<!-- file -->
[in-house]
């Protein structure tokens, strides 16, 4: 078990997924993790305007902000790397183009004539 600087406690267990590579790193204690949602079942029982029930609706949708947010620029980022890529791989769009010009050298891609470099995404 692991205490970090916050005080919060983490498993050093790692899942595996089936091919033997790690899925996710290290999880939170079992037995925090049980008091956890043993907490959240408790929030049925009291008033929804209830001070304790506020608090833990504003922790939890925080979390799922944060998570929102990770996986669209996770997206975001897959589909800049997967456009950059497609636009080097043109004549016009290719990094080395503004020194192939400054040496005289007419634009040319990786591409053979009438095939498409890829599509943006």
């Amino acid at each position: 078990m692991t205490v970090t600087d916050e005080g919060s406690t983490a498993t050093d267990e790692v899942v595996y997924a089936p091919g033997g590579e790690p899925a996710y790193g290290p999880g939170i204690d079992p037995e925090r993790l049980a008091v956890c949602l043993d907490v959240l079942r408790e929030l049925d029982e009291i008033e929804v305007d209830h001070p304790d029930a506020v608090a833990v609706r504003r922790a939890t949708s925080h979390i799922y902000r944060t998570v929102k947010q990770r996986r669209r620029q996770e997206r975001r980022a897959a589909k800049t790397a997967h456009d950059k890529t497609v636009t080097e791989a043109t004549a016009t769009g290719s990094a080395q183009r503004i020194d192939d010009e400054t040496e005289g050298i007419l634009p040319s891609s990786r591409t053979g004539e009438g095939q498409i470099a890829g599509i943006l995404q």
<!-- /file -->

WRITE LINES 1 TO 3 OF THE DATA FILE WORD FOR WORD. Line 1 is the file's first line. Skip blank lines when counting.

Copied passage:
[in-house]
């Protein structure tokens, strides 16, 4: 078990997924993790305007902000790397183009004539 600087406690267990590579790193204690949602079942029982029930609706949708947010620029980022890529791989769009010009050298891609470099995404 692991205490970090916050005080919060983490498993050093790692899942595996089936091919033997790690899925996710290290999880939170079992037995925090049980008091956890043993907490959240408790929030049925009291008033929804209830001070304790506020608090833990504003922790939890925080979390799922944060998570929102990770996986669209996770997206975001897959589909800049997967456009950059497609636009080097043109004549016009290719990094080395503004020194192939400054040496005289007419634009040319990786591409053979009438095939498409890829599509943006």
């Amino acid at each position: 078990m692991t205490v970090t600087d916050e005080g919060s406690t983490a498993t050093d267990e790692v899942v595996y997924a089936p091919g033997g590579e790690p899925a996710y790193g290290p999880g939170i204690d079992p037995e925090r993790l049980a008091v956890c949602l043993d907490v959240l079942r408790e929030l049925d029982e009291i008033e929804v305007d209830h001070p304790d029930a506020v608090a833990v609706r504003r922790a939890t949708s925080h979390i799922y902000r944060t998570v929102k947010q990770r996986r669209r620029q996770e997206r975001r980022a897959a589909k800049t790397a997967h456009d950059k890529t497609v636009t080097e791989a043109t004549a016009t769009g290719s990094a080395q183009r503004i020194d192939d010009e400054t040496e005289g050298i007419l634009p040319s891609s990786r591409t053979g004539e009438g095939q498409i470099a890829g599509i943006l995404q």